|Subject: ETHRC Bi-Annual Report: Executive Summary
Date: Thu, 19 Aug 1999 11:07:41 -1000
From: ethrc <email@example.com>
EAST TIMOR HUMAN RIGHTS CENTRE
"HUMAN RIGHTS IN EAST TIMOR: INDONESIA DEFIES UN & INTERNATIONAL COMMUNITY" Bi-Annual Report of Human Rights Violations in East Timor January to June 1999 August 13, 1999 Ref: SR 1/99
The first half of 1999 has seen an alarming escalation of human rights violations in East Timor. Two major changes in the political climate in East Timor have been met with increased human rights violations against East Timorese civilians. The first major political event was President Habibie's January 27 commitment to allow the East Timorese people to vote on an autonomy package. The second event was the signing of the UN Accords on May 5 for the UN to conduct a popular consultation to determine the will of the East Timorese people. Despite the raised hopes of a peaceful solution to the East Timor conflict, there is a serious security crisis on the eve of the referendum.
During this period most of the human rights violations have been at the hands of pro-Indonesian militia groups which are supported by the Indonesian army. ETHRC sources have confirmed that the militias are not acting on their own volition and that the militia groups are being recruited and trained by the Indonesian army. This worrying trend of the recruitment of militias for the purposes of perpetrating violence and intimidation against civilians has been well documented by the ETHRC.
One of the most alarming atrocities documented by the ETHRC during the first six months of 1999 was the early April Liquica massacre where at least 46 civilians were extra-judicially executed and 56 people were seriously injured. This was the first time that killings on such a massive scale had taken place within a parish. On 5 May, after signing the UN Accords, Kofi Annan, UN Secretary General, warned Indonesia of its obligations to protect the people of East Timor and to effectively carry out its responsibility for law and order and the protection of all civilians.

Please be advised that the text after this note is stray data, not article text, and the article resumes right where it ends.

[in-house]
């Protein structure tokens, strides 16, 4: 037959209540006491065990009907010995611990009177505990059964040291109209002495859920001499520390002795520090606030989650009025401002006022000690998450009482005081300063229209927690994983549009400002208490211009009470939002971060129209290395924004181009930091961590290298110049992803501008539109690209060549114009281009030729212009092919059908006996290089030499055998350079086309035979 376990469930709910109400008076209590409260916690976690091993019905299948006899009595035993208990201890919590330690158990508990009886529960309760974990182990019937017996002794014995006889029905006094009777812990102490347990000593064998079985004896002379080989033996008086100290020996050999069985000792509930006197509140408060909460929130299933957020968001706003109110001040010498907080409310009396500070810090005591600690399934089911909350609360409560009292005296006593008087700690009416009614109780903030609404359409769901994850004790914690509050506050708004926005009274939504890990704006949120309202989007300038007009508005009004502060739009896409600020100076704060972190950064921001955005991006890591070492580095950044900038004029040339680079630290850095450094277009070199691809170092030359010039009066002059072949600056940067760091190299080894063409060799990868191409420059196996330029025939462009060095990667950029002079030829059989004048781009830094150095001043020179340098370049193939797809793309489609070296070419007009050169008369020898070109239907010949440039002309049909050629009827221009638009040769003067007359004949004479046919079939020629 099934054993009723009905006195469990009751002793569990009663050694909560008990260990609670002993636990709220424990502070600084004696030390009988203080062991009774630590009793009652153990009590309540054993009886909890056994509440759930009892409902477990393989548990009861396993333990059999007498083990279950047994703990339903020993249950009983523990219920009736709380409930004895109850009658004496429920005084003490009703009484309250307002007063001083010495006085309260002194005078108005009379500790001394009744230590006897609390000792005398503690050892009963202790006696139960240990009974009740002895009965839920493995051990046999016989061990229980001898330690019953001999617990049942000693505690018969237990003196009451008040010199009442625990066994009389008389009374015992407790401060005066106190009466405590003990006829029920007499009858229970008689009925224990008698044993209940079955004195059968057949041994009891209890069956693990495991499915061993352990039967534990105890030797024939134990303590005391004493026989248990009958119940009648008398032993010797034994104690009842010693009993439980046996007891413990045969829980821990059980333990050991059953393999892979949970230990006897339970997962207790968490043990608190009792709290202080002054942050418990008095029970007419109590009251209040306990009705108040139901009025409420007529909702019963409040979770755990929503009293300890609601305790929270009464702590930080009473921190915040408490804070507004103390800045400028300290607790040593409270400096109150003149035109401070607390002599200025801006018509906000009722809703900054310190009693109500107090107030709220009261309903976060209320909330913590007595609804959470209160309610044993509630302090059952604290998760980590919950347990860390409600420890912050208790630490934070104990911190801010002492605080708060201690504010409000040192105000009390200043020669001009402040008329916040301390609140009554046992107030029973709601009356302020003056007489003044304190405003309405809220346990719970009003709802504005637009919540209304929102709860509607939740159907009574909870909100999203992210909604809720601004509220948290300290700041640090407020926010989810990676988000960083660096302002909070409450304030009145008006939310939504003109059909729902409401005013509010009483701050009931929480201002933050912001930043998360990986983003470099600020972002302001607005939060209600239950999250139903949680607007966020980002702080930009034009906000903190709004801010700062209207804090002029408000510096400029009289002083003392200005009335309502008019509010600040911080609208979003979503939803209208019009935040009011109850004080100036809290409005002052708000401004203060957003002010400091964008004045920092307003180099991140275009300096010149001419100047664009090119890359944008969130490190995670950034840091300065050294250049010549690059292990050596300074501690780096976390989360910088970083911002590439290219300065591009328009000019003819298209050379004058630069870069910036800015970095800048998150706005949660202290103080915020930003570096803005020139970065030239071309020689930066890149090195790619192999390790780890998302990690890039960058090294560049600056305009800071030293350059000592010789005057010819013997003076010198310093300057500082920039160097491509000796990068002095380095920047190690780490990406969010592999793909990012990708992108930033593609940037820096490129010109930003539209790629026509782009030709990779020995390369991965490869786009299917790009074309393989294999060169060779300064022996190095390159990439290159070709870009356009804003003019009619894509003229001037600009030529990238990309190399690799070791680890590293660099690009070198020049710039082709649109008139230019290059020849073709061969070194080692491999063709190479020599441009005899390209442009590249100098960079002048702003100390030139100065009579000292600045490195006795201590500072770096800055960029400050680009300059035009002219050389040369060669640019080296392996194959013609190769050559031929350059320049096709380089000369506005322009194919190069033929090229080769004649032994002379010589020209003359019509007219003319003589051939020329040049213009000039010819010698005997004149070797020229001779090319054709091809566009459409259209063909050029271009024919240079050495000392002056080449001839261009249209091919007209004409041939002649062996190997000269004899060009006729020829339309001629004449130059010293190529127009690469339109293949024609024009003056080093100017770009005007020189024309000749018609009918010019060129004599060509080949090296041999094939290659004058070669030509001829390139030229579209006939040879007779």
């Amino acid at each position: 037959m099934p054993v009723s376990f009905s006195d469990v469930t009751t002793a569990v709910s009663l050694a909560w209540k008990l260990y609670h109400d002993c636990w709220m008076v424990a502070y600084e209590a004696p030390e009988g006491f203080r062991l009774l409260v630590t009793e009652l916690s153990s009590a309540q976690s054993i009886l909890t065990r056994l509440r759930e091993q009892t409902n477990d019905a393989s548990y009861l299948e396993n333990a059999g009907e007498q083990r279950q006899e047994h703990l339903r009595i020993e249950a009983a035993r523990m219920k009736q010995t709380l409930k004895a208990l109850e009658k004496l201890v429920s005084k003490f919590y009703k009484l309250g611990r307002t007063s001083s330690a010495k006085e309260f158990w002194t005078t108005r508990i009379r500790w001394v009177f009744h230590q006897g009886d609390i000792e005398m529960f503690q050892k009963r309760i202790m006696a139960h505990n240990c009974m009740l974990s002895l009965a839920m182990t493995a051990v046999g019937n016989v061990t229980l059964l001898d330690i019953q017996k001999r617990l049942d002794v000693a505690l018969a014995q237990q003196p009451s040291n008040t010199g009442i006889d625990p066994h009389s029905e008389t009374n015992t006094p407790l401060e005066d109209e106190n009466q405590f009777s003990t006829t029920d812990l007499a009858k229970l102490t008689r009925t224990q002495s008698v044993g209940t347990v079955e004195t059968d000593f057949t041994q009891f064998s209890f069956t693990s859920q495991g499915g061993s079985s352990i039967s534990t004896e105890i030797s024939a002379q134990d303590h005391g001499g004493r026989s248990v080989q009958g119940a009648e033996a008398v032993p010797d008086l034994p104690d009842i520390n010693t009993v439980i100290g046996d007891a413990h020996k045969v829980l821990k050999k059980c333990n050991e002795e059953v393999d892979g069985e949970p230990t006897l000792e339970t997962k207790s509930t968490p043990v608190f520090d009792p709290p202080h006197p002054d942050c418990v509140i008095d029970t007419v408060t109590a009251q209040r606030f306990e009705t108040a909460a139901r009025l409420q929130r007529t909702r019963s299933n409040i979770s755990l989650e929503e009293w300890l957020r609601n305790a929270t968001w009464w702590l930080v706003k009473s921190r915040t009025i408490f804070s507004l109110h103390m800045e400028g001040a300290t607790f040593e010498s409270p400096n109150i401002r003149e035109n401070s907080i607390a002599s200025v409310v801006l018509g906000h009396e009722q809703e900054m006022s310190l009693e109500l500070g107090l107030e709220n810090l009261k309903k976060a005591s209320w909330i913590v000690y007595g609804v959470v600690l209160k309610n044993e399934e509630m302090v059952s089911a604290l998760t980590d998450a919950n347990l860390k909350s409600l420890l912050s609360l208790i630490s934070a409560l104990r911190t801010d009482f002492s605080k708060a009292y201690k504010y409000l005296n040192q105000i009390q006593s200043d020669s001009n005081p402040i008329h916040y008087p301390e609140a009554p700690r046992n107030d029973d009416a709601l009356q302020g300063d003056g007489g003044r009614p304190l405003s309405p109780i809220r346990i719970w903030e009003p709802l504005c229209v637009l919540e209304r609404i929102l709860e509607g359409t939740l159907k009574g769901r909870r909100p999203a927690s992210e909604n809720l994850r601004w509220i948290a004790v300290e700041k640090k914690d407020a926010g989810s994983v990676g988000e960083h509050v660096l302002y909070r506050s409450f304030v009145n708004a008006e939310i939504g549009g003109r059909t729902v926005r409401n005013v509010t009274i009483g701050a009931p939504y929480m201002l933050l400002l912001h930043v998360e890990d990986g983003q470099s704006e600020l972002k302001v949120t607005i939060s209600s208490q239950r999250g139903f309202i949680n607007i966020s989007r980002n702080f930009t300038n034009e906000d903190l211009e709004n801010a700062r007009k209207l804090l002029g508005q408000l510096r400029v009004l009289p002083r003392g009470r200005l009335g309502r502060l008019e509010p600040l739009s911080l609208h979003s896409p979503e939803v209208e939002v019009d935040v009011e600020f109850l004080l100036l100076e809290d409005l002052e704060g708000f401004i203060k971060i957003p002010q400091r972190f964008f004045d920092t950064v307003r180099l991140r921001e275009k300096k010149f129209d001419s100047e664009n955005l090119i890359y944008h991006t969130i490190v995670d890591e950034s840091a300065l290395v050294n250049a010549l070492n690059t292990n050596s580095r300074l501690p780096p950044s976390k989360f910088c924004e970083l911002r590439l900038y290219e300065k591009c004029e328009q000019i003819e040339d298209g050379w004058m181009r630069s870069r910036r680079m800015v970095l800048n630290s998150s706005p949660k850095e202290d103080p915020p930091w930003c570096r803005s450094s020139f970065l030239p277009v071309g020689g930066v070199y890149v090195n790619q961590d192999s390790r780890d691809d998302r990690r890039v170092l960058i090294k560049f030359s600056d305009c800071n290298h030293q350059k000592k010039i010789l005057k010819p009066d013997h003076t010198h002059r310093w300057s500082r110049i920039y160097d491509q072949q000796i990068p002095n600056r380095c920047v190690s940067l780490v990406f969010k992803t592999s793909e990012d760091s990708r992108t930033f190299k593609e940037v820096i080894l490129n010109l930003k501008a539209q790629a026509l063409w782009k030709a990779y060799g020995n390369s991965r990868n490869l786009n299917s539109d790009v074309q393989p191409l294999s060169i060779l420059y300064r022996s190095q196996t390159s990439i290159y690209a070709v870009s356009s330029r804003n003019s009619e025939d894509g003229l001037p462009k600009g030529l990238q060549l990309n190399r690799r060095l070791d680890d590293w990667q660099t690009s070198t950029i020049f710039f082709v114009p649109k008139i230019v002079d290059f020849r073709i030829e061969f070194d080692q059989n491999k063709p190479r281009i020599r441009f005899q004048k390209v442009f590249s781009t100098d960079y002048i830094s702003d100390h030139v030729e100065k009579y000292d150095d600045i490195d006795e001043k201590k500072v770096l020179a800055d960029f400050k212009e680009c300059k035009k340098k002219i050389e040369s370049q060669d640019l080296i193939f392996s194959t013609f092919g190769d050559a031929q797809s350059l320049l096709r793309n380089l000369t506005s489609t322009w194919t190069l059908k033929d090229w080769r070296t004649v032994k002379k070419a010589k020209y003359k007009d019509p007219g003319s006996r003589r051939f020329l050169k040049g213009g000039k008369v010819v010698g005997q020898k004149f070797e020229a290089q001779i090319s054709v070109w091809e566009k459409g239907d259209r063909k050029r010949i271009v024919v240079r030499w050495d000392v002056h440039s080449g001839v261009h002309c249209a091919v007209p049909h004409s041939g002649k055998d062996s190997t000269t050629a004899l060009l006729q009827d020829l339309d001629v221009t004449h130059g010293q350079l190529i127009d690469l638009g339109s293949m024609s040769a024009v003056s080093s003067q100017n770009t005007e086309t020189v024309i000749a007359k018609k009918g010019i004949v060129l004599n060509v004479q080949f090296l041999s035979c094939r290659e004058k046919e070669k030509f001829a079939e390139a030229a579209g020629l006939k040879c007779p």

Thus far, Indonesia has failed in its obligations to protect civilians. It has also failed to protect humanitarian relief workers and UN personnel from attacks by the militias backed by the Indonesian army. The lack of security in East Timor, at present, is seriously threatening the right of East Timorese to self determination. The ETHRC condemned the appointment of Eurico Guterres to command PAM Swakarsa (the security force overseeing the UN ballot). This move clearly implicates the Indonesian government in the on-going attempts to sabotage the referendum as Eurico Guterres is the commander of the Aitarak militia responsible for grave human rights abuses in East Timor.
The ETHRC is also concerned with the alarming trend of the increase in the number of Internally Displaced Persons (IDP's) living in life-threatening conditions. Militia violence and intimidation directed at civilian villagers has left tens of thousands of people homeless after their properties and livelihoods were destroyed. This pervasive climate of intimidation and human rights violations diminishes the opportunity for civilians in East Timor to exercise their right to register and vote which was guaranteed by Indonesia under the UN Accords.
While the work of the United Nations Assistance Mission to East Timor (UNAMET) has been positive in maintaining a semblance of peace in some places of East Timor, other diplomatic pronouncements by foreign governments have done little to make Indonesia comply with its international obligations. The Indonesian army and other perpetrators of human rights violations in East Timor are still acting with impunity. Indonesia has defied the UN and the international community.
Contact the ETHRC at firstname.lastname@example.org to obtain a copy of the report. The hard copy is approximately 60 pages long and includes some photographs of victims of recent human rights violations.